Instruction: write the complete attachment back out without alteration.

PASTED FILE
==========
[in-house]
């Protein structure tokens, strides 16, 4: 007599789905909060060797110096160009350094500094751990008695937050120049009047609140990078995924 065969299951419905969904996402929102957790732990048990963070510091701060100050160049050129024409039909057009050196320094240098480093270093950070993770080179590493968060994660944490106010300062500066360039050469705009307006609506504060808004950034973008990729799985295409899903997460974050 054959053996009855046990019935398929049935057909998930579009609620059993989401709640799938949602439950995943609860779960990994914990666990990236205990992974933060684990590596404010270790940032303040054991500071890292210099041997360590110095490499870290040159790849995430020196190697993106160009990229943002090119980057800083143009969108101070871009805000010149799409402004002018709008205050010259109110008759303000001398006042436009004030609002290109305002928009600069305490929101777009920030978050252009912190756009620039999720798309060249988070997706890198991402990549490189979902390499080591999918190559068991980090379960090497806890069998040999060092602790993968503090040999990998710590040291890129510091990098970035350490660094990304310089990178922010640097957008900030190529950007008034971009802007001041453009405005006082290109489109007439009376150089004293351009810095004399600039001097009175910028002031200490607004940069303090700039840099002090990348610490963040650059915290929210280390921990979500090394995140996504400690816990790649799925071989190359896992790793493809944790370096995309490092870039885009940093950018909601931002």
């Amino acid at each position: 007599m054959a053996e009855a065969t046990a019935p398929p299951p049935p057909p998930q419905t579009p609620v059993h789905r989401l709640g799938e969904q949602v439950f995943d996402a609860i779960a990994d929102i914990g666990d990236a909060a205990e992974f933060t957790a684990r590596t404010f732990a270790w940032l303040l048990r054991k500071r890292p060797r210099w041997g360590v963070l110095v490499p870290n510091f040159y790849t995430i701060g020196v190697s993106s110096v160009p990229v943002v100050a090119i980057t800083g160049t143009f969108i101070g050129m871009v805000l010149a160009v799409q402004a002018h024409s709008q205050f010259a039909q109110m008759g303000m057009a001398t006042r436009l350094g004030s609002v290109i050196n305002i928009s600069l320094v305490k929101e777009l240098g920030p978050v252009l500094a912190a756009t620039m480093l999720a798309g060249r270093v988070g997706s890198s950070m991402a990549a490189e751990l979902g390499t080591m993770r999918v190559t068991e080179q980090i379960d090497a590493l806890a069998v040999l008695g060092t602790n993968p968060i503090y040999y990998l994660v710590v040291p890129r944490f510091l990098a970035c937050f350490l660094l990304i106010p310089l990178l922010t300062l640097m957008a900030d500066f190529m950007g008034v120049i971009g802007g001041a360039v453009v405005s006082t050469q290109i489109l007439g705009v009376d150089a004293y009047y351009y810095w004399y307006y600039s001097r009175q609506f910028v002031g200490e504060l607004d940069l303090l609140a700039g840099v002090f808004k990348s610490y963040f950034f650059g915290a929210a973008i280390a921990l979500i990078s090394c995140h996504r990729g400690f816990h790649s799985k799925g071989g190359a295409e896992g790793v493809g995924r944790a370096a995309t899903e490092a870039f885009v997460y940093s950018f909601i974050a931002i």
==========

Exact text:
[in-house]
């Protein structure tokens, strides 16, 4: 007599789905909060060797110096160009350094500094751990008695937050120049009047609140990078995924 065969299951419905969904996402929102957790732990048990963070510091701060100050160049050129024409039909057009050196320094240098480093270093950070993770080179590493968060994660944490106010300062500066360039050469705009307006609506504060808004950034973008990729799985295409899903997460974050 054959053996009855046990019935398929049935057909998930579009609620059993989401709640799938949602439950995943609860779960990994914990666990990236205990992974933060684990590596404010270790940032303040054991500071890292210099041997360590110095490499870290040159790849995430020196190697993106160009990229943002090119980057800083143009969108101070871009805000010149799409402004002018709008205050010259109110008759303000001398006042436009004030609002290109305002928009600069305490929101777009920030978050252009912190756009620039999720798309060249988070997706890198991402990549490189979902390499080591999918190559068991980090379960090497806890069998040999060092602790993968503090040999990998710590040291890129510091990098970035350490660094990304310089990178922010640097957008900030190529950007008034971009802007001041453009405005006082290109489109007439009376150089004293351009810095004399600039001097009175910028002031200490607004940069303090700039840099002090990348610490963040650059915290929210280390921990979500090394995140996504400690816990790649799925071989190359896992790793493809944790370096995309490092870039885009940093950018909601931002």
């Amino acid at each position: 007599m054959a053996e009855a065969t046990a019935p398929p299951p049935p057909p998930q419905t579009p609620v059993h789905r989401l709640g799938e969904q949602v439950f995943d996402a609860i779960a990994d929102i914990g666990d990236a909060a205990e992974f933060t957790a684990r590596t404010f732990a270790w940032l303040l048990r054991k500071r890292p060797r210099w041997g360590v963070l110095v490499p870290n510091f040159y790849t995430i701060g020196v190697s993106s110096v160009p990229v943002v100050a090119i980057t800083g160049t143009f969108i101070g050129m871009v805000l010149a160009v799409q402004a002018h024409s709008q205050f010259a039909q109110m008759g303000m057009a001398t006042r436009l350094g004030s609002v290109i050196n305002i928009s600069l320094v305490k929101e777009l240098g920030p978050v252009l500094a912190a756009t620039m480093l999720a798309g060249r270093v988070g997706s890198s950070m991402a990549a490189e751990l979902g390499t080591m993770r999918v190559t068991e080179q980090i379960d090497a590493l806890a069998v040999l008695g060092t602790n993968p968060i503090y040999y990998l994660v710590v040291p890129r944490f510091l990098a970035c937050f350490l660094l990304i106010p310089l990178l922010t300062l640097m957008a900030d500066f190529m950007g008034v120049i971009g802007g001041a360039v453009v405005s006082t050469q290109i489109l007439g705009v009376d150089a004293y009047y351009y810095w004399y307006y600039s001097r009175q609506f910028v002031g200490e504060l607004d940069l303090l609140a700039g840099v002090f808004k990348s610490y963040f950034f650059g915290a929210a973008i280390a921990l979500i990078s090394c995140h996504r990729g400690f816990h790649s799985k799925g071989g190359a295409e896992g790793v493809g995924r944790a370096a995309t899903e490092a870039f885009v997460y940093s950018f909601i974050a931002i």